A recent study of reported data breaches asked organisations if the breach declared was their first. A whopping 83% said no! Common breach vectors included stolen credentials, phishing attacks and vulnerabilities in third-party software. Even with the most stringent network defences, such attacks are difficult to spot and even harder to eliminate. The average time to identify and contain a breach resulting from stolen or compromised credentials was 11 months! In short, your business would be wise to treat data breaches as an inevitable part of doing business in an increasingly digital economy.
So, how do you get your response to data breaches right?
When is a data breach a breach?
How you respond to data breaches is critical so let's take a quick look at three different types:
- Breaches of non-sensitive data
- Contained breaches of sensitive data
- Breaches of sensitive data
Size matters when it comes to breaches of non-sensitive data. Regulators take a dim view of companies that fail to protect customer data at scale because scammers could use the data to mount large phishing or spam campaigns. Campaigns that target large volumes of data are bound to be successful in some cases.
When data is accidentally shared, it can be possible to contain the breach. If the recipient of the data can confirm they have deleted it within 72 hours of receipt, the company that leaked the data is not required to report it.
If a data breach includes sensitive information, you are required to report it under GDPR and similar frameworks if there is any chance of the data being shared or used to target the victims.
Unimpeachable compliance is the touchstone for perfect breach response management. Regulations are put in place to protect your customers for a reason. And there are positive steps you can take to prepare ahead of a breach incident.
- Training your staff on data privacy is essential. If your staff are untrained, regulators will maximise financial penalties in the event of a data breach.
- Encrypting data, performing security assessments on new partners and managing access to data on a least-privilege model are also no-brainers.
- Monitoring for exposed data will demonstrate to regulators that your business is serious about data protection. Having your data sold or shared by hackers without your knowledge is a surefire route to a hefty fine.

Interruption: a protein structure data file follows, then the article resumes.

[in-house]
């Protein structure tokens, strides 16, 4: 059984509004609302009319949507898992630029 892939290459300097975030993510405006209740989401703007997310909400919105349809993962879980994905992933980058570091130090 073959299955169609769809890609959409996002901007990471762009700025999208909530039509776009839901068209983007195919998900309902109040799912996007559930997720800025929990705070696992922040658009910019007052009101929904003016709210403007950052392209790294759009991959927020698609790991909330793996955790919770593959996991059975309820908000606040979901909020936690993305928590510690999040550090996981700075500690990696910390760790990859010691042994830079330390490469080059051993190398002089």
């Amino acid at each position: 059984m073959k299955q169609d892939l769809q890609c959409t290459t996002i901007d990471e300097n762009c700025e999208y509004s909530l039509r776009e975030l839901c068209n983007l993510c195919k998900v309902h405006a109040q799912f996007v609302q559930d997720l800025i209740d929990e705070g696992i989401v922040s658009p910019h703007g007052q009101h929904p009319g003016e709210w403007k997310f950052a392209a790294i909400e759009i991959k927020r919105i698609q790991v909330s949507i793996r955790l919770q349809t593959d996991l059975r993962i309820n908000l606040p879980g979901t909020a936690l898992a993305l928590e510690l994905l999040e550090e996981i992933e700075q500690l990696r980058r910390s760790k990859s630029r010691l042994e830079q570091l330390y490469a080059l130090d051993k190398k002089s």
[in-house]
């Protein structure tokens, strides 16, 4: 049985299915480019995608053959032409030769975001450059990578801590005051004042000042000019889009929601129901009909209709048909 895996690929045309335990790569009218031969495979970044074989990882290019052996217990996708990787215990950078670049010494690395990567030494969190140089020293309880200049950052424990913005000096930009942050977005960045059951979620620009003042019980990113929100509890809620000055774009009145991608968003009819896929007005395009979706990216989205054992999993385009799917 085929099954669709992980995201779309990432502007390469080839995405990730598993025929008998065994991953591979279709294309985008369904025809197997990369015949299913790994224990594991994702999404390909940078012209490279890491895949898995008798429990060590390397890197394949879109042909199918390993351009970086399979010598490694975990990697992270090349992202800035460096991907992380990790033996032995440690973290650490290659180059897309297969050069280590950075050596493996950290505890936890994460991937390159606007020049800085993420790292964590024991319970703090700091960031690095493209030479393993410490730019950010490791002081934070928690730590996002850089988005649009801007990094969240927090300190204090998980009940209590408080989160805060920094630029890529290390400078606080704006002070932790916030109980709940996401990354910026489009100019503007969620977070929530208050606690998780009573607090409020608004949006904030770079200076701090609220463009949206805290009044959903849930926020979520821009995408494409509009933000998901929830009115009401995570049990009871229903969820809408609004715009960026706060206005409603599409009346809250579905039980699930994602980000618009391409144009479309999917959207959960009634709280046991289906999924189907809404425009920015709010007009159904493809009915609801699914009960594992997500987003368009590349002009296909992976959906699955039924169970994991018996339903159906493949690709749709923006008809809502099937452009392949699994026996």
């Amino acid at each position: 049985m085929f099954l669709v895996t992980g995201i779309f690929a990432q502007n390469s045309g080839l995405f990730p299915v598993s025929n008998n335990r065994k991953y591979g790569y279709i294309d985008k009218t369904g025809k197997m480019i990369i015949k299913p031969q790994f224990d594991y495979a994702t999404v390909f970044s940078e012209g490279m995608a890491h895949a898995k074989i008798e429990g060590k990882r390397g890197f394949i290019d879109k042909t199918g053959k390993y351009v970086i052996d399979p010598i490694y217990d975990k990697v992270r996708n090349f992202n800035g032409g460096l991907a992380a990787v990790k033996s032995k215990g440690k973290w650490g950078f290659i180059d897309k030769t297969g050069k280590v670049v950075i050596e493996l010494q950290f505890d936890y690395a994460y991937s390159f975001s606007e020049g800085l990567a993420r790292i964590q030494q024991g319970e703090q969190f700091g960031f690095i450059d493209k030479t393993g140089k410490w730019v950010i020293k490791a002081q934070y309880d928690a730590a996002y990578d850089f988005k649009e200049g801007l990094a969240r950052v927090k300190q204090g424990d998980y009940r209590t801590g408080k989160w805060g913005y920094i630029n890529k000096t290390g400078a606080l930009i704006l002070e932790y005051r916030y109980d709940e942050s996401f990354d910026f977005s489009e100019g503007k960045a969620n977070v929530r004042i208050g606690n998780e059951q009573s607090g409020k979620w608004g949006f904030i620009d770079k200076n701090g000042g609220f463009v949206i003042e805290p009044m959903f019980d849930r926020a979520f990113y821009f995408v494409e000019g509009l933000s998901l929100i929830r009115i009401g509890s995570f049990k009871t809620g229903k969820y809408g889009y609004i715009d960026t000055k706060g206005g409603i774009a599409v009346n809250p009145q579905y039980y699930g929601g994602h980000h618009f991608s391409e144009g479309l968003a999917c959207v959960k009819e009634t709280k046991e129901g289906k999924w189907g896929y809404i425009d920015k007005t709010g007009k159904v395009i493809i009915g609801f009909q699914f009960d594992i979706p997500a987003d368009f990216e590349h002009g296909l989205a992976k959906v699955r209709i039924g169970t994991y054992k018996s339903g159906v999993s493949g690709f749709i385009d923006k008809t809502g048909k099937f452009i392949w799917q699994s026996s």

If the worst happens, you should routinely report all breaches of personally identifiable information (PII). In our recent compliance webinar, barrister Chris Kelly explained how regulators are suspicious of organisations disclosing extensive breaches with no prior history of reporting. Regulators could mount an investigation into your data protection practices and subject your business to financial penalties if they discover historic, undisclosed breaches.
A well-defined communications policy will let your customers know what to expect if a breach of sensitive data happens. Scammers will quickly jump on data breaches with phishing campaigns, so public disclosure on your website will help customers understand how the breach affects them and any steps they should take to protect themselves.
GDPR does not compel you to report breaches to victims unless there is a high risk of the data being used to target them. You should, however, bear in mind that the reputation of your business is at stake if there is press coverage of a breach and you haven't told your customers.
A close shave
It is best practice to keep a register of all near misses for data breaches you weren't required to report. Firstly, if a breach turns out to be more severe than first thought, you will have an audit trail which shows you detected and investigated the incident, i.e. you didn't ignore it or cover it up. Secondly, if regulators decide to investigate your practices for any reason, you will have a recorded history demonstrating how seriously you take data protection.
Want to know more?
View our recent webinar with barrister Chris Kelly from Briefed!